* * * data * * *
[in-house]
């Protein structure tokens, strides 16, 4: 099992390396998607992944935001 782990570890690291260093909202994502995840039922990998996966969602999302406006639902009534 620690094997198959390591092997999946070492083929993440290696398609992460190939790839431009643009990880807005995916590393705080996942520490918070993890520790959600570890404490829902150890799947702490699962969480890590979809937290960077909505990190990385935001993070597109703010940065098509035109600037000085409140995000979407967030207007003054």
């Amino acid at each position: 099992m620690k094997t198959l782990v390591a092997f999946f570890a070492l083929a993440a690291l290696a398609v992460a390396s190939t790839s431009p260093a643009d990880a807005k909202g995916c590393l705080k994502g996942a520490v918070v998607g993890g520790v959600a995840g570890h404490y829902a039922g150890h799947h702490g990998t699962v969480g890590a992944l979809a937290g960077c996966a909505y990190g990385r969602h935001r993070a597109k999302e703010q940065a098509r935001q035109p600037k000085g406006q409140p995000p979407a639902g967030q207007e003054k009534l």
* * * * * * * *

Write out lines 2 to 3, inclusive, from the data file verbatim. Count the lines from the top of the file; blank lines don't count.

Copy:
């Protein structure tokens, strides 16, 4: 099992390396998607992944935001 782990570890690291260093909202994502995840039922990998996966969602999302406006639902009534 620690094997198959390591092997999946070492083929993440290696398609992460190939790839431009643009990880807005995916590393705080996942520490918070993890520790959600570890404490829902150890799947702490699962969480890590979809937290960077909505990190990385935001993070597109703010940065098509035109600037000085409140995000979407967030207007003054």
């Amino acid at each position: 099992m620690k094997t198959l782990v390591a092997f999946f570890a070492l083929a993440a690291l290696a398609v992460a390396s190939t790839s431009p260093a643009d990880a807005k909202g995916c590393l705080k994502g996942a520490v918070v998607g993890g520790v959600a995840g570890h404490y829902a039922g150890h799947h702490g990998t699962v969480g890590a992944l979809a937290g960077c996966a909505y990190g990385r969602h935001r993070a597109k999302e703010q940065a098509r935001q035109p600037k000085g406006q409140p995000p979407a639902g967030q207007e003054k009534l």